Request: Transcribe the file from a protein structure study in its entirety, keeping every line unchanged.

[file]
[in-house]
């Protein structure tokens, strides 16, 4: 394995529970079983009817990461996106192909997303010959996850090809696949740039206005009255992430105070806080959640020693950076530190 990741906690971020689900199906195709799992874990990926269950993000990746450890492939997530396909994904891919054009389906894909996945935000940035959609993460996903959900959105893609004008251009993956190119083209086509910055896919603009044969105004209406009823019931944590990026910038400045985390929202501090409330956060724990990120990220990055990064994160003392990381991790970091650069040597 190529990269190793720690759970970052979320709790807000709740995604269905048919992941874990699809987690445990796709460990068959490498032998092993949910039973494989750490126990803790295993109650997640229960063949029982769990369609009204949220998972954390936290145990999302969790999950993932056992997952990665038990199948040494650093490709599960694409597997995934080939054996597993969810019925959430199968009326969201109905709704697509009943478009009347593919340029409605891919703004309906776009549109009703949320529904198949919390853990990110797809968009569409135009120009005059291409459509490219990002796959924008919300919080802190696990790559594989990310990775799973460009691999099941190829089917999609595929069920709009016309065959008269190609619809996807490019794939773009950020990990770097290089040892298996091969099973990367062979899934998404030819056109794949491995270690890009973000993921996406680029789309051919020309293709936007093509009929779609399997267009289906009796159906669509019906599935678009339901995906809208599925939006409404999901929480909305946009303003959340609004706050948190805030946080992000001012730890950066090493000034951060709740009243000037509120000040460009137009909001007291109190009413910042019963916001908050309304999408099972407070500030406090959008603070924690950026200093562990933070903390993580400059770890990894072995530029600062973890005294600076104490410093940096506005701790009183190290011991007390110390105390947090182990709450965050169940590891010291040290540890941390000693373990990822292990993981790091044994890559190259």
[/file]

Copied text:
[in-house]
């Protein structure tokens, strides 16, 4: 394995529970079983009817990461996106192909997303010959996850090809696949740039206005009255992430105070806080959640020693950076530190 990741906690971020689900199906195709799992874990990926269950993000990746450890492939997530396909994904891919054009389906894909996945935000940035959609993460996903959900959105893609004008251009993956190119083209086509910055896919603009044969105004209406009823019931944590990026910038400045985390929202501090409330956060724990990120990220990055990064994160003392990381991790970091650069040597 190529990269190793720690759970970052979320709790807000709740995604269905048919992941874990699809987690445990796709460990068959490498032998092993949910039973494989750490126990803790295993109650997640229960063949029982769990369609009204949220998972954390936290145990999302969790999950993932056992997952990665038990199948040494650093490709599960694409597997995934080939054996597993969810019925959430199968009326969201109905709704697509009943478009009347593919340029409605891919703004309906776009549109009703949320529904198949919390853990990110797809968009569409135009120009005059291409459509490219990002796959924008919300919080802190696990790559594989990310990775799973460009691999099941190829089917999609595929069920709009016309065959008269190609619809996807490019794939773009950020990990770097290089040892298996091969099973990367062979899934998404030819056109794949491995270690890009973000993921996406680029789309051919020309293709936007093509009929779609399997267009289906009796159906669509019906599935678009339901995906809208599925939006409404999901929480909305946009303003959340609004706050948190805030946080992000001012730890950066090493000034951060709740009243000037509120000040460009137009909001007291109190009413910042019963916001908050309304999408099972407070500030406090959008603070924690950026200093562990933070903390993580400059770890990894072995530029600062973890005294600076104490410093940096506005701790009183190290011991007390110390105390947090182990709450965050169940590891010291040290540890941390000693373990990822292990993981790091044994890559190259």